Hackers have stolen information on tens of millions of Anthem Inc. customers, in a massive data breach that ranks among the largest in corporate history.
The information stolen from the insurance giant includes names, birthdays, medical IDs, social security numbers, street addresses, e-mail addresses and employment information, including income data.
Anthem said there is no evidence that credit card or medical information was compromised. While damage is still being assessed, the compromised database contained up to 80 million customer records.
Formerly known as Wellpoint, Anthem is the second-largest health insurer in the United States. The company operates plans including Anthem Blue Cross, Anthem Blue Cross and Blue Shield Amerigroup and Healthlink.
Anthem pledged to individually notify current and former customers if their data has been stolen, and by late Wednesday evening, some members reported receiving e-mails from the insurer informing them of the breach. Anthem will offer free credit monitoring and identity protection services to affected customers.
“Anthem’s own associates’ personal information — including my own — was accessed during this security breach. We join you in your concern and frustration, and I assure you that we are working around the clock to do everything we can to further secure your data,” CEO Joseph Swedish said in a letter to customers.
Anthem said the breach resulted from a “very sophisticated external cyber attack,” and that law enforcement agencies were still working to identify the perpetrator. The company has retained Mandiant, a leading cybersecurity firm, to help in the investigation.
The insurer is the latest in a series of companies to suffer severe data breaches. Last year, hackers obtained credit card data for 40 million Target shoppers, as well as personal information — including names, addresses, phone numbers and e-mail addresses — for 70 million customers.
Records have also been stolen from Neiman Marcus, JPMorgan Chase, Experian, eBay and Home Depot.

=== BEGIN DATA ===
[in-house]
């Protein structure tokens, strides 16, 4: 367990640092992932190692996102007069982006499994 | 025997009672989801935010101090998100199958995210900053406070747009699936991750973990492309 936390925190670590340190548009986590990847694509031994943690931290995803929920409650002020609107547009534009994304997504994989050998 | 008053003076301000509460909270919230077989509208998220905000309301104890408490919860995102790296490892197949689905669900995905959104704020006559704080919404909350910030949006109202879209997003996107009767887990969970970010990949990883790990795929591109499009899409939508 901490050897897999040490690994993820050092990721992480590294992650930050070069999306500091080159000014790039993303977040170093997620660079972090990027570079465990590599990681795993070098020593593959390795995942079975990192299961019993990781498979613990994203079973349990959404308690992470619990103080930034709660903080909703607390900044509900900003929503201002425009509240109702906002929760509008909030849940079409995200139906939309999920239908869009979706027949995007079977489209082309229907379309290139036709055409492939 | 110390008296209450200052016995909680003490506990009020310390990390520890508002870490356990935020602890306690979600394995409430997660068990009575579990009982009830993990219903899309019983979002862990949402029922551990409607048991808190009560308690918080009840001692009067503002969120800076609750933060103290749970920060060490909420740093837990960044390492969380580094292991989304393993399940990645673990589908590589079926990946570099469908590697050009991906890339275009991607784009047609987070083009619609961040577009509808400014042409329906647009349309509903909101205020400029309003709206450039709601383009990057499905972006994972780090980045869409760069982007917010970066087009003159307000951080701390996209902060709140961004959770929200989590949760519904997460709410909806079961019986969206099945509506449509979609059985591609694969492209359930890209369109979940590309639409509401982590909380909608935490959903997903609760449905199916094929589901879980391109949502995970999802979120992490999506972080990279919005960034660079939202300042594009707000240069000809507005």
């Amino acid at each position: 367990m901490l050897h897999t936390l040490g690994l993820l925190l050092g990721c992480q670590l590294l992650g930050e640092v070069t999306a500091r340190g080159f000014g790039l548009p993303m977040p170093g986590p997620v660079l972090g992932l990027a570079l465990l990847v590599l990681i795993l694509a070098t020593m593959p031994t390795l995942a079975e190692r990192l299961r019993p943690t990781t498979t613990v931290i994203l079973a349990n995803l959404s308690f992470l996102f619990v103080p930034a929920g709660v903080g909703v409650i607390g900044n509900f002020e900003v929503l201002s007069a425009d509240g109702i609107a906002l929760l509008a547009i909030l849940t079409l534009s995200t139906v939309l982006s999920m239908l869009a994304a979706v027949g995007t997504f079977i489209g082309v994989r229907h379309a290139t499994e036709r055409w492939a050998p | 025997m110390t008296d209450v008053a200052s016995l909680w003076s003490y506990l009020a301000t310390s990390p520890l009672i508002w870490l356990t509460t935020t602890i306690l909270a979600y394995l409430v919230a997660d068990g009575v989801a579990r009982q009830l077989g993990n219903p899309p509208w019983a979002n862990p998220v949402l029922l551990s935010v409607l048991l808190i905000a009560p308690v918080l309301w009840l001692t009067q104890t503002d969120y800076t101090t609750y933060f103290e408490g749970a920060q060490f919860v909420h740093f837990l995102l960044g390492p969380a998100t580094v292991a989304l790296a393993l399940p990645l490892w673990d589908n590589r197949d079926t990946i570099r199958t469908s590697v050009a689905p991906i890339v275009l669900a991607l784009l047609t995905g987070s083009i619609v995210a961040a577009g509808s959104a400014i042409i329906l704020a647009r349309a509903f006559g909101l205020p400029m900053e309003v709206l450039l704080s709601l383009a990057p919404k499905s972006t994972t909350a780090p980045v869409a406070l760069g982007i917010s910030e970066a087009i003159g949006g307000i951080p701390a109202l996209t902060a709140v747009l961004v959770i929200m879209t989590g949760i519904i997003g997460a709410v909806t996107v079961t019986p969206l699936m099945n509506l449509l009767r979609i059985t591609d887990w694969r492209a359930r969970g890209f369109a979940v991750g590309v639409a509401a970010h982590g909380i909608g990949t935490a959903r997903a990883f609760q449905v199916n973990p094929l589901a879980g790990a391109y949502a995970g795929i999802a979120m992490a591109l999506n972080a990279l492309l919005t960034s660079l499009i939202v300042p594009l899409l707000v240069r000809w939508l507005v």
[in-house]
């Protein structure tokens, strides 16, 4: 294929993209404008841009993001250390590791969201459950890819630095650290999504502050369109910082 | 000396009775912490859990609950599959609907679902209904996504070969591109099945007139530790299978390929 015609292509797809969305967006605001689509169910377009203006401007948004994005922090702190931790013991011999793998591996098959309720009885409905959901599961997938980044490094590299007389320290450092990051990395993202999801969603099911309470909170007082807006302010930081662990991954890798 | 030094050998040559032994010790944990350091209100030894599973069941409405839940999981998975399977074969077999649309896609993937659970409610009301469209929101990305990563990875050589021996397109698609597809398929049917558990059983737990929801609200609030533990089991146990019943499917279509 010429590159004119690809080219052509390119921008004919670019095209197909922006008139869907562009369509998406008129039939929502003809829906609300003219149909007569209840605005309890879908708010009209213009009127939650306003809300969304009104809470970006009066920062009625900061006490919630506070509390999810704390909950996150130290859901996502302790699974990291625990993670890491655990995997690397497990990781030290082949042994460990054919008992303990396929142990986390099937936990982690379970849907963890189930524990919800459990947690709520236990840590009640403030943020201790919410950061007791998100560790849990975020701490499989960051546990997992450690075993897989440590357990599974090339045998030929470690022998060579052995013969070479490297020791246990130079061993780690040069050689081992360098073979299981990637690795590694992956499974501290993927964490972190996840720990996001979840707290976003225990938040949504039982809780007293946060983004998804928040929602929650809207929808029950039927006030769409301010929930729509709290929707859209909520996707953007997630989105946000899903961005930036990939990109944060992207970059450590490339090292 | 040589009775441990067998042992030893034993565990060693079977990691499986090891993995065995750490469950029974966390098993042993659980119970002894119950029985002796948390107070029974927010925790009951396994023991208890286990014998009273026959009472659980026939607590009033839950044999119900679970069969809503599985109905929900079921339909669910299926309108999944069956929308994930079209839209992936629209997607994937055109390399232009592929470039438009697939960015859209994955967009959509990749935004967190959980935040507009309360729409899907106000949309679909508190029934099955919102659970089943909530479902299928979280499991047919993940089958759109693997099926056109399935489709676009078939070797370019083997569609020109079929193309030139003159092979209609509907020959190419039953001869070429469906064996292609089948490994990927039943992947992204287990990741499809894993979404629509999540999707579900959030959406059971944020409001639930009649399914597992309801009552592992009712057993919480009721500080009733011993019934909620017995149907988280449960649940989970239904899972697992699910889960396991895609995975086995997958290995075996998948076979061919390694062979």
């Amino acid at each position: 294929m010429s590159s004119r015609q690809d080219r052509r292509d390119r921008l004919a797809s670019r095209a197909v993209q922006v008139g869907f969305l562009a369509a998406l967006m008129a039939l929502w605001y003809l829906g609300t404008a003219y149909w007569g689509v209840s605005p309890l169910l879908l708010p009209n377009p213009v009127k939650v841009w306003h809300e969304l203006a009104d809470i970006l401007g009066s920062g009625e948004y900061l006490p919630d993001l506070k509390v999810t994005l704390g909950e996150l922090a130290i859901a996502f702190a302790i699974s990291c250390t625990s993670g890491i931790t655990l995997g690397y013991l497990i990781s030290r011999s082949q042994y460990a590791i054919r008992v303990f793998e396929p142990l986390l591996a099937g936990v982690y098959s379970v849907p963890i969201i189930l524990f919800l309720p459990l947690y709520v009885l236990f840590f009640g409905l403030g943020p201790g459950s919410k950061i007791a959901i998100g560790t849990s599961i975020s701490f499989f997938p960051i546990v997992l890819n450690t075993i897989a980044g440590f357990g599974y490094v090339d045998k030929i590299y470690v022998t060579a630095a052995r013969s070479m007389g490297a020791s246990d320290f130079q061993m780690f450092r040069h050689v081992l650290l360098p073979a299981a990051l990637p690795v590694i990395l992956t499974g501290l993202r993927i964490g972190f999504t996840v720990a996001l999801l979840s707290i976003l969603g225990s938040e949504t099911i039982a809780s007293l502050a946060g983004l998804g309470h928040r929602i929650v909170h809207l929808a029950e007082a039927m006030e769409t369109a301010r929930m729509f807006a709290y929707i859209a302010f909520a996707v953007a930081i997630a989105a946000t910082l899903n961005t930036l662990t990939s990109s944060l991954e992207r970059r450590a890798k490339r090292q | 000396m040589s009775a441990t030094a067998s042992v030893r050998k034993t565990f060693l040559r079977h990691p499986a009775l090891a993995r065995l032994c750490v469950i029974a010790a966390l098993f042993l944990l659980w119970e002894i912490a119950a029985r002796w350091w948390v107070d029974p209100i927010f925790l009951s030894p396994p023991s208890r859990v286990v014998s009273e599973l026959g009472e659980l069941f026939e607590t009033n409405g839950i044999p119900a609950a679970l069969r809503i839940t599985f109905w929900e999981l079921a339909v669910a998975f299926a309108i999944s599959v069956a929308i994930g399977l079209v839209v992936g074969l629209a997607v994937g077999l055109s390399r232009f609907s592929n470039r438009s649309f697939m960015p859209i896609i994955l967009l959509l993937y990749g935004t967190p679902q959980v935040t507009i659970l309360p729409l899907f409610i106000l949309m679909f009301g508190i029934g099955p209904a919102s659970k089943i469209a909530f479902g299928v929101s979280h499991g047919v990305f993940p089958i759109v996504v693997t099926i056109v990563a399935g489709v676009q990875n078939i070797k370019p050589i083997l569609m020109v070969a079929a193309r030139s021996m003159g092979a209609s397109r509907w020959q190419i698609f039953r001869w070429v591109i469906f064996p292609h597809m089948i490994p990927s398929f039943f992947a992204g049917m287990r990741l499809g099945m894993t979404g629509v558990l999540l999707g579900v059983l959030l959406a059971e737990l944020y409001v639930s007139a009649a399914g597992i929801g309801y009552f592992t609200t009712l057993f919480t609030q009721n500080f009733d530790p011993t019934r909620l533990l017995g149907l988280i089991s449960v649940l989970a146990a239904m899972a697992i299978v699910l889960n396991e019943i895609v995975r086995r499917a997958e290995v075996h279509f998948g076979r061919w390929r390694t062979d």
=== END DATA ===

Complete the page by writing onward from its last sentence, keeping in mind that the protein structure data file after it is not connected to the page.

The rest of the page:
The Federal Bureau of investigation said that it was aware of the intrusion, and was investigating the matter. The agency also praised Anthem’s decision to quickly address the breach.
“Anthem’s initial response in promptly notifying the FBI after observing suspicious network activity is a model for other companies and organizations facing similar circumstances,” the FBI said. “Speed matters when notifying law enforcement of an intrusion.”
What to do if you’re a customer: If you have Anthem insurance, there’s not much you can do but sit tight for now. Anthem has set up a website, with information about the hack.
In the next few weeks, Anthem will inform you by mail if your information was compromised. All impacted Anthem customers will receive some form of identity fraud protection, the company said.
E-mail addresses might have been stolen, but Anthem has not indicated that passwords were taken as part of the hack. You might want to consider changing your Anthem password, just to be safe. If you are concerned that your Anthem e-mail and password combination could have also been used to login to another service, you should change those passwords as well.
Attorney General DeWine offered the following tips for consumers affected by a data breach:
- Check your mail. Open letters you receive and look for notifications that you have been affected by a security breach.
- Monitor your bank accounts. Look for suspicious activity, and if you find any errors, immediately notify your bank, or credit or debit card provider.
- Place an initial fraud alert on your credit report. Contact one of the three major credit reporting agencies — Experian, Equifax, or TransUnion — to place an initial fraud alert, which will stay on your credit report for 90 days. The alert is free of charge and will make it more difficult for someone to open credit in your name.
- Consider placing a security freeze on your credit report. A security freeze essentially puts a lock on your credit so that most third parties can’t access your report. This helps protect you from unauthorized accounts being opened in your name. In Ohio, security freezes are permanent until you lift them.
- You can be charged a $5 fee per credit reporting agency to place or remove a freeze. Contact each credit reporting agency separately to place a freeze.
Check your credit report here.
- Beware of scams related to the breach. For example, con artists may pose as a person from the organization that was breached to try to obtain your information. Calls claiming to provide information about the breach may be scams.
- Consumers also should look for signs of possible identity theft, which may include: Unexpected mail, such as a bill for a credit card you never signed up for or a member agreement for a bank you’re not associated with. Credit card charges you never made, unexpected collection calls, credit reporting errors or a lower-than-expected credit score.
All Anthem customers should be on alert for scams. Hackers can use the information stolen from your account to impersonate you or your friends and family.
— CNN’s Simon Prokupecz and David Goldman contributed reporting.